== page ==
But a Honeycrisp almost bites itself. You just press your teeth against one and the skin is pierced and inside you're treated to a sweetish tartness that's fantabulous.
A Honeycrisp apple; YUM!
I've been on an apple-eating jag since before Halloween. Our daughter asked me a few weeks ago if I wanted to slice my apple and swipe the pieces into some caramel dip that we had on hand.
"No," I told her. "I don't want to dilute the flavor."
I have no idea why my body isn't rebelling against apples anymore. Fresh cherries gave me the same reaction---and I love fresh cherries---but I'm sad to report that I tried ONE cherry this summer and it was bad news.
But that's OK. I have my apples back in my life.
At this rate, I'll never have to see a doctor again.
Monday, December 7, 2009
"Sarah Palin just might come back," she said, or something to that effect.
I nearly choked on my corned beef.
I made sure we were talking about the same Sarah Palin. It was confirmed.
It wasn't April Fool's Day. A "Candid Camera" crew didn't burst in. Mom wasn't, that I knew of, running a fever.
Mom's no more Republican than I am, which is about as un-Republican as the Clintons. So this wasn't some partisan pipe dream. She just thinks that ole Sarah has a legitimate chance to rise from the ashes of her failed VP bid in 2008 and land on top of the GOP ticket in 2012.
Well, I tell ya---it would be a first.
In U.S. political history, failed VP nominees don't end up being president material. The closest you can come is Bob Dole, who ran with Jerry Ford in 1976 and, 20 years later, was ill-equipped to run against Bill Clinton's re-election campaign.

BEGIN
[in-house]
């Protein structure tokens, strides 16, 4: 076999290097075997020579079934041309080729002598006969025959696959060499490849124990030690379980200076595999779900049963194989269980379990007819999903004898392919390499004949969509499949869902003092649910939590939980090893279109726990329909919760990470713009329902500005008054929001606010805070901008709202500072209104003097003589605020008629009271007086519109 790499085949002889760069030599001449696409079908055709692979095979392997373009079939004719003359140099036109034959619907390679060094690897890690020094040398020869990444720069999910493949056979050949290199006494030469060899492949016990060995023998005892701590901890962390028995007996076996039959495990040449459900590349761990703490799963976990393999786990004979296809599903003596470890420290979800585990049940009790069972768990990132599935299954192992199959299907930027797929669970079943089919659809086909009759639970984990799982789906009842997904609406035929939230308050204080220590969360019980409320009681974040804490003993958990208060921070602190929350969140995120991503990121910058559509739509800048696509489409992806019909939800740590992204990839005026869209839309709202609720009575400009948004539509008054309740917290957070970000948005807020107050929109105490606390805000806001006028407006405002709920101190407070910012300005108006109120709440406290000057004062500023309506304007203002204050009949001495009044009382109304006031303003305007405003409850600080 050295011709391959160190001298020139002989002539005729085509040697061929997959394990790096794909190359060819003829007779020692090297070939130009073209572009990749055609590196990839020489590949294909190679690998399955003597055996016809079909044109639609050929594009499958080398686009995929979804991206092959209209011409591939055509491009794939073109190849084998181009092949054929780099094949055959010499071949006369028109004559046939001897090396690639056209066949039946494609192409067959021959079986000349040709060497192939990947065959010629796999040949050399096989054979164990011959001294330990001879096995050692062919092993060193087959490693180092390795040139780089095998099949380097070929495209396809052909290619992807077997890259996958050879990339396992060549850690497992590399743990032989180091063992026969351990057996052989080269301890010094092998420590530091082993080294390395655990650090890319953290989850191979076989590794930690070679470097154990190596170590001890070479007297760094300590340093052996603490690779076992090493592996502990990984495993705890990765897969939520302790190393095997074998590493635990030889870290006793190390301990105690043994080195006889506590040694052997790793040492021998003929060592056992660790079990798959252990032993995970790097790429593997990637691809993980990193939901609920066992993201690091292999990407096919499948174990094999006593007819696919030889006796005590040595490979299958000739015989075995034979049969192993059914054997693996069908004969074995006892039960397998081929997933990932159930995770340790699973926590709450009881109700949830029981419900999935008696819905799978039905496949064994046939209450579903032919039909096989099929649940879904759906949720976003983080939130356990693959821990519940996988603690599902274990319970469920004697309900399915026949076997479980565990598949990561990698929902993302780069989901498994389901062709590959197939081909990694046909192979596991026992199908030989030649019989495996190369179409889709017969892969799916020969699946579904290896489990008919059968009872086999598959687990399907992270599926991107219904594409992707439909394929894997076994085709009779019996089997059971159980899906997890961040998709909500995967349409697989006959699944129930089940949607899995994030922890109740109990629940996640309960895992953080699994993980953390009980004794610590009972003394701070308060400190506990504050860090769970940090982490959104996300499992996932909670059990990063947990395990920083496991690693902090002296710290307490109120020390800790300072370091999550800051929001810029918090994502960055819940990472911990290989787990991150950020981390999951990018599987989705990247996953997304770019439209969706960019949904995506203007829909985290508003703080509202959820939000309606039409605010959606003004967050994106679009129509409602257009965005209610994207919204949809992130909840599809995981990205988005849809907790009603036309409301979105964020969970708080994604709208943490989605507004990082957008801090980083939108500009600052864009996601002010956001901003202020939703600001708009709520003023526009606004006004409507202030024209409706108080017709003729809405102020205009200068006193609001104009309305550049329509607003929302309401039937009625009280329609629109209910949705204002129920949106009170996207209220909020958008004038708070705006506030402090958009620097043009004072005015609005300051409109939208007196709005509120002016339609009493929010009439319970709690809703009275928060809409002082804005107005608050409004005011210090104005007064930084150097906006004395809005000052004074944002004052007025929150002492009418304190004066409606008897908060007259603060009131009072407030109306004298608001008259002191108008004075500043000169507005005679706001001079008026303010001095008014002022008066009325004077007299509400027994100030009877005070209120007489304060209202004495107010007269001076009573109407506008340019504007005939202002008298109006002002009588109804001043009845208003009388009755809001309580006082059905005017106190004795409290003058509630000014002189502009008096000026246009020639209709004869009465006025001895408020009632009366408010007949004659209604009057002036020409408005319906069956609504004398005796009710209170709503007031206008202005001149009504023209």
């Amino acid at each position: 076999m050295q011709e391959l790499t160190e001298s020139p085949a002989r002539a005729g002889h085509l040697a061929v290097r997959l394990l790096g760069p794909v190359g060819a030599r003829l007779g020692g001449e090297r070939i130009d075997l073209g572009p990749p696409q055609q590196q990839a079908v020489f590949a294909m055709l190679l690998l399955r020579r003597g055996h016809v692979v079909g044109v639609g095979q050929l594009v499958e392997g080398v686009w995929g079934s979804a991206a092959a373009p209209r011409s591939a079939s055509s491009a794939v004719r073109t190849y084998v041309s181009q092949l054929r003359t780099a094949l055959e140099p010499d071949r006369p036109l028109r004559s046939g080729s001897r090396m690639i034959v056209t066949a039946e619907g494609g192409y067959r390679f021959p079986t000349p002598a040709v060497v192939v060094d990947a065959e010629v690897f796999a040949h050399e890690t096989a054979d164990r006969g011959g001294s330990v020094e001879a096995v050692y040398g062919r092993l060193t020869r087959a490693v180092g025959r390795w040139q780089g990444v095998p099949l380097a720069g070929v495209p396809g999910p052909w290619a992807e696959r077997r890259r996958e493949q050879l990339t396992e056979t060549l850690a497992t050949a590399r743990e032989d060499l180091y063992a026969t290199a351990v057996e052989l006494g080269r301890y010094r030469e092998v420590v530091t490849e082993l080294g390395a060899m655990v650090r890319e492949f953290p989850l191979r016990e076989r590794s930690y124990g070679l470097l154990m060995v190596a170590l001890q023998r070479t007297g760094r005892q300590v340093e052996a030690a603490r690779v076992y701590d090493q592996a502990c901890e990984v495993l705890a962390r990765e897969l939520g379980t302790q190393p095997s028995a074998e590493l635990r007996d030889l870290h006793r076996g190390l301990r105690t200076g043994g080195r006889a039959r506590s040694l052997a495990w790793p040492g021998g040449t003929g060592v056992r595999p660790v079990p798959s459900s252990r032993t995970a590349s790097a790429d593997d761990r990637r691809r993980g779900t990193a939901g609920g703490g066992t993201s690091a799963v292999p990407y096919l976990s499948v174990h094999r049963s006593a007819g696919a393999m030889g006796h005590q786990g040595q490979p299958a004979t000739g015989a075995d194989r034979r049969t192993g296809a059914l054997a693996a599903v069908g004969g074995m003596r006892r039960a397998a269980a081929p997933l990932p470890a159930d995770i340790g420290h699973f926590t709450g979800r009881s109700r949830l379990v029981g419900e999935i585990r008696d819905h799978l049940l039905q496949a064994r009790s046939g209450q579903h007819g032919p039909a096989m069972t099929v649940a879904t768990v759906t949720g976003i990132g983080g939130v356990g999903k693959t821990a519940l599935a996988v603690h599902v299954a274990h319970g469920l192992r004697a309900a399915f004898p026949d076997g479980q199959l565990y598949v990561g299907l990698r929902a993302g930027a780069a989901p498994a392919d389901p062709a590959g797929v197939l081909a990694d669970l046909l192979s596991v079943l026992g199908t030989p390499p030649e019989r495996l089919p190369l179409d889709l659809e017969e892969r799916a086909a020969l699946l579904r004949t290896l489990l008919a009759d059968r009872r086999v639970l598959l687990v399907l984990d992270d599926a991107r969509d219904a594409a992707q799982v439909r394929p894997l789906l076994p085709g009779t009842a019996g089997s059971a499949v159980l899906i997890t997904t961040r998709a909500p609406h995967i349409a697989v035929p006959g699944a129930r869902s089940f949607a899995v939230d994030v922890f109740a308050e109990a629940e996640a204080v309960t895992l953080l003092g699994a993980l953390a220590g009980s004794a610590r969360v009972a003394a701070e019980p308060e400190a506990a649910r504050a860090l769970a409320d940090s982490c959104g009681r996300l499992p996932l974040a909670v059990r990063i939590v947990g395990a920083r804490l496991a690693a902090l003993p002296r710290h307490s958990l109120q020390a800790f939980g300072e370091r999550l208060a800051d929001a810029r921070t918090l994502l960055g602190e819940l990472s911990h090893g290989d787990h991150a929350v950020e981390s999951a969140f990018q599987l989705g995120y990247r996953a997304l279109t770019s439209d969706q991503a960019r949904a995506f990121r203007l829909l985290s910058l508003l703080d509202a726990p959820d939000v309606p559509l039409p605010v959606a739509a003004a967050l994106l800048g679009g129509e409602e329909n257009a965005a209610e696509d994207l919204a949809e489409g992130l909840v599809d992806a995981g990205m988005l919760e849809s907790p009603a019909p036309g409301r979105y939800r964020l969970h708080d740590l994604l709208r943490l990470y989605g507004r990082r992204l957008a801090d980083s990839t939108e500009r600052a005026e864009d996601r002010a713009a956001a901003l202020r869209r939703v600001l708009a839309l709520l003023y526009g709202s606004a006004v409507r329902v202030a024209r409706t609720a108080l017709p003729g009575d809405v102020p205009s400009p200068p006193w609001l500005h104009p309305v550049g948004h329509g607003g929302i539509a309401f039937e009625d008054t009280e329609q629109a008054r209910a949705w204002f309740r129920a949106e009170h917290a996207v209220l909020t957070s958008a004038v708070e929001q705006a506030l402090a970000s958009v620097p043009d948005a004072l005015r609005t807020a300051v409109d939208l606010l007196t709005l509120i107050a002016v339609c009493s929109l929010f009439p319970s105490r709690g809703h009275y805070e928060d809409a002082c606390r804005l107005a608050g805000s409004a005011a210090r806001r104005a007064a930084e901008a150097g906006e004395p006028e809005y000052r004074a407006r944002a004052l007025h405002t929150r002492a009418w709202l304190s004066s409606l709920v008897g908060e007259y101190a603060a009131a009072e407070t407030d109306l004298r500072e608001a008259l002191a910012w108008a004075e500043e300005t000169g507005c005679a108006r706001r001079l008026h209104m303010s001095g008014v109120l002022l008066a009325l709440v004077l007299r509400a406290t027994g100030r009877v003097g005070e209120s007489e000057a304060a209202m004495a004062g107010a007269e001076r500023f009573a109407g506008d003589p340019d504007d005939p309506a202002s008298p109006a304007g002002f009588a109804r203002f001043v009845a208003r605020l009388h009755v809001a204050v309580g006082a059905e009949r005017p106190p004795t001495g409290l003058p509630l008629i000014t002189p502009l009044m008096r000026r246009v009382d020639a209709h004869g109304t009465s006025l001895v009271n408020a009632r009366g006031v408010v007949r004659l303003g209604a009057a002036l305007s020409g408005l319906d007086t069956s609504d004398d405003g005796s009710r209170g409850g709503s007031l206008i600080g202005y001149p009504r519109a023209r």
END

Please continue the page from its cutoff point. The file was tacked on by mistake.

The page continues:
Key words: 20, years, and later.
To come back four years after losing at the bottom of the ticket, only to emerge as the party nominee, is pretty much unprecedented. I don't count Walter Mondale/1980-84 because Walter was a sitting VP who lost with Jimmy Carter in 1980 before turning around and being stomped by Ronald Reagan four years later.
But Sarah Palin is sure acting and talking like someone who's got her four eyes on the 2012 prize.
She won't win---I was very adamant about that with dear old mom at dinner---because she's too polarizing and too intellectually challenged. But Mom's point---at least I think it was---was that Sarah is vivacious, determined, and indeed well-liked by a fairly decent sampling of the population.
And she's been pretty much at the forefront when it comes to the political right criticizing President Obama.
Palin penned a rather formidable---the cynic in me wonders if it was ghostwritten---plea to Obama to boycott Copenhagen's Climate Change Conference because of controversy surrounding some hacked e-mails, which she alleges compromises the credibility of scientists who researched global warming. I was actually impressed with how she presented her argument, which you can read here.
But something still tells me that if the Republicans are going to put all of their eggs into the Sarah Palin basket, then it will be a catastrophic move for a party already looked at as being too rigid and conservative and polarizing.